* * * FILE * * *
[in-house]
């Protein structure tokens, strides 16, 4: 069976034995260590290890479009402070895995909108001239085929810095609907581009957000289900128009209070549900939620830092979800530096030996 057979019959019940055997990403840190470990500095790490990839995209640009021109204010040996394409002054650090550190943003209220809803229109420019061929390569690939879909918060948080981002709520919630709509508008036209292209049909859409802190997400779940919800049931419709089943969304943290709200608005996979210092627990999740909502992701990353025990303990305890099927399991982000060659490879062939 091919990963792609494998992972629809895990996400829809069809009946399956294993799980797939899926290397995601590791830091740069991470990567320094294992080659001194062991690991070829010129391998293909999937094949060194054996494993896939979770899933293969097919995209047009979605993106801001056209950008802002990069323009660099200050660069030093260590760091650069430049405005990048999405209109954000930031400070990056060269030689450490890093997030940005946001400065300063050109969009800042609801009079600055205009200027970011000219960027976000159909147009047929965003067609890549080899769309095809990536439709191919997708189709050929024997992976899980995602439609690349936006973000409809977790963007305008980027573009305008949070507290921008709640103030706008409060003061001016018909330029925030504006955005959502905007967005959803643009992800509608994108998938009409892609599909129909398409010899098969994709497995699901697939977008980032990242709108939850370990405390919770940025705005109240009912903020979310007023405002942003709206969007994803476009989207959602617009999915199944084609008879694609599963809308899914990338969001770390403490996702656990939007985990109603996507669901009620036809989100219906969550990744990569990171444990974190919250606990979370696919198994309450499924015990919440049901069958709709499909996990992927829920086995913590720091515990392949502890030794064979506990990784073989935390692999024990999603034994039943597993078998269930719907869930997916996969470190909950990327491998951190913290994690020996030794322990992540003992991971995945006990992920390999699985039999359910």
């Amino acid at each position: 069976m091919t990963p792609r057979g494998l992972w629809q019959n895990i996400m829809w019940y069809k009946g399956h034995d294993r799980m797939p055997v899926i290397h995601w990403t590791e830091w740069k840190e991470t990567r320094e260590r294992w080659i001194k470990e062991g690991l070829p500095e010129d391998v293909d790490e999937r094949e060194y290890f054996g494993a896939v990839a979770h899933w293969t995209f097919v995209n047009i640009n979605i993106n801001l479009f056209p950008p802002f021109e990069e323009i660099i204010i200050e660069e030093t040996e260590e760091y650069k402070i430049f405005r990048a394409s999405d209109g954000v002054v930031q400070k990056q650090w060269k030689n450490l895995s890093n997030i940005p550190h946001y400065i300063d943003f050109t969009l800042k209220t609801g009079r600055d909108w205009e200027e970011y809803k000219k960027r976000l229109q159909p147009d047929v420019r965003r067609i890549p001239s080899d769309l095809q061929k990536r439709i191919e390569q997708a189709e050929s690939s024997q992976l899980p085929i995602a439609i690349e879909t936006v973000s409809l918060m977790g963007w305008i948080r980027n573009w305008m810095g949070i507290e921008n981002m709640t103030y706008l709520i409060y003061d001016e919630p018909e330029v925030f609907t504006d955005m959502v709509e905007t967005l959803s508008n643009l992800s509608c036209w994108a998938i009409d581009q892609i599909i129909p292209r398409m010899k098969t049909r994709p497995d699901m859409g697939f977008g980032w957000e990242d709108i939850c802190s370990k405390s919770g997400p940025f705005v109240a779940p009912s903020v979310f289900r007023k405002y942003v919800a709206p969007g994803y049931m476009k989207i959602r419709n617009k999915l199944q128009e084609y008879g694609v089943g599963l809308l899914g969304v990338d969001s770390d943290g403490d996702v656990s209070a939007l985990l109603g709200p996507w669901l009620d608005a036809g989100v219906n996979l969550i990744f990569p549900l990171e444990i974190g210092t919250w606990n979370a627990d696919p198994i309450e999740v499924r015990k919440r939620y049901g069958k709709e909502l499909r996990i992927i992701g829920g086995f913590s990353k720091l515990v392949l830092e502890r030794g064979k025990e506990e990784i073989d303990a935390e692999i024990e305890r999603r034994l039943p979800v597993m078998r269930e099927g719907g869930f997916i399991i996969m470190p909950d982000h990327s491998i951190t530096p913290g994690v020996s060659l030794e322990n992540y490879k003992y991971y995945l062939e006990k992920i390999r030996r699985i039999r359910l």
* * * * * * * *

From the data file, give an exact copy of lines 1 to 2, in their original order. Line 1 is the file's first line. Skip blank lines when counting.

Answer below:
[in-house]
């Protein structure tokens, strides 16, 4: 069976034995260590290890479009402070895995909108001239085929810095609907581009957000289900128009209070549900939620830092979800530096030996 057979019959019940055997990403840190470990500095790490990839995209640009021109204010040996394409002054650090550190943003209220809803229109420019061929390569690939879909918060948080981002709520919630709509508008036209292209049909859409802190997400779940919800049931419709089943969304943290709200608005996979210092627990999740909502992701990353025990303990305890099927399991982000060659490879062939 091919990963792609494998992972629809895990996400829809069809009946399956294993799980797939899926290397995601590791830091740069991470990567320094294992080659001194062991690991070829010129391998293909999937094949060194054996494993896939979770899933293969097919995209047009979605993106801001056209950008802002990069323009660099200050660069030093260590760091650069430049405005990048999405209109954000930031400070990056060269030689450490890093997030940005946001400065300063050109969009800042609801009079600055205009200027970011000219960027976000159909147009047929965003067609890549080899769309095809990536439709191919997708189709050929024997992976899980995602439609690349936006973000409809977790963007305008980027573009305008949070507290921008709640103030706008409060003061001016018909330029925030504006955005959502905007967005959803643009992800509608994108998938009409892609599909129909398409010899098969994709497995699901697939977008980032990242709108939850370990405390919770940025705005109240009912903020979310007023405002942003709206969007994803476009989207959602617009999915199944084609008879694609599963809308899914990338969001770390403490996702656990939007985990109603996507669901009620036809989100219906969550990744990569990171444990974190919250606990979370696919198994309450499924015990919440049901069958709709499909996990992927829920086995913590720091515990392949502890030794064979506990990784073989935390692999024990999603034994039943597993078998269930719907869930997916996969470190909950990327491998951190913290994690020996030794322990992540003992991971995945006990992920390999699985039999359910």